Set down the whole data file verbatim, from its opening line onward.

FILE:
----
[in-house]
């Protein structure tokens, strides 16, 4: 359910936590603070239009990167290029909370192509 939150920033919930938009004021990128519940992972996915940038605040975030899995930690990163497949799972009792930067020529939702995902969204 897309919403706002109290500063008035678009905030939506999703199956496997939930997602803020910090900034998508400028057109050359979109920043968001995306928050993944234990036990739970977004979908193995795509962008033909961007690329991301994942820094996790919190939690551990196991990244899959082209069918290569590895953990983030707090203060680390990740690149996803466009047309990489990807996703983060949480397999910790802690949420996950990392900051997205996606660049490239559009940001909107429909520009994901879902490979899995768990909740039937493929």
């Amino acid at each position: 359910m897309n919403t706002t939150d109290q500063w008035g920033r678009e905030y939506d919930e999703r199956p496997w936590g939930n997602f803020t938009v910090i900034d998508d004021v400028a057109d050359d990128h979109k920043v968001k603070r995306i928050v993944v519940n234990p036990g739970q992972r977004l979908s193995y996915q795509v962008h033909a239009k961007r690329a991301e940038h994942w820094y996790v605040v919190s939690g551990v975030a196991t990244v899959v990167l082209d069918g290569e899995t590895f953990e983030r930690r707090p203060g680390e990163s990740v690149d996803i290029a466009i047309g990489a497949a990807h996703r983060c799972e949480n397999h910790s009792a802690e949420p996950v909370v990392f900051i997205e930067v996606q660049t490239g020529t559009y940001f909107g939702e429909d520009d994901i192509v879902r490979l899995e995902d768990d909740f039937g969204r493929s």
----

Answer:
[in-house]
């Protein structure tokens, strides 16, 4: 359910936590603070239009990167290029909370192509 939150920033919930938009004021990128519940992972996915940038605040975030899995930690990163497949799972009792930067020529939702995902969204 897309919403706002109290500063008035678009905030939506999703199956496997939930997602803020910090900034998508400028057109050359979109920043968001995306928050993944234990036990739970977004979908193995795509962008033909961007690329991301994942820094996790919190939690551990196991990244899959082209069918290569590895953990983030707090203060680390990740690149996803466009047309990489990807996703983060949480397999910790802690949420996950990392900051997205996606660049490239559009940001909107429909520009994901879902490979899995768990909740039937493929």
């Amino acid at each position: 359910m897309n919403t706002t939150d109290q500063w008035g920033r678009e905030y939506d919930e999703r199956p496997w936590g939930n997602f803020t938009v910090i900034d998508d004021v400028a057109d050359d990128h979109k920043v968001k603070r995306i928050v993944v519940n234990p036990g739970q992972r977004l979908s193995y996915q795509v962008h033909a239009k961007r690329a991301e940038h994942w820094y996790v605040v919190s939690g551990v975030a196991t990244v899959v990167l082209d069918g290569e899995t590895f953990e983030r930690r707090p203060g680390e990163s990740v690149d996803i290029a466009i047309g990489a497949a990807h996703r983060c799972e949480n397999h910790s009792a802690e949420p996950v909370v990392f900051i997205e930067v996606q660049t490239g020529t559009y940001f909107g939702e429909d520009d994901i192509v879902r490979l899995e995902d768990d909740f039937g969204r493929s």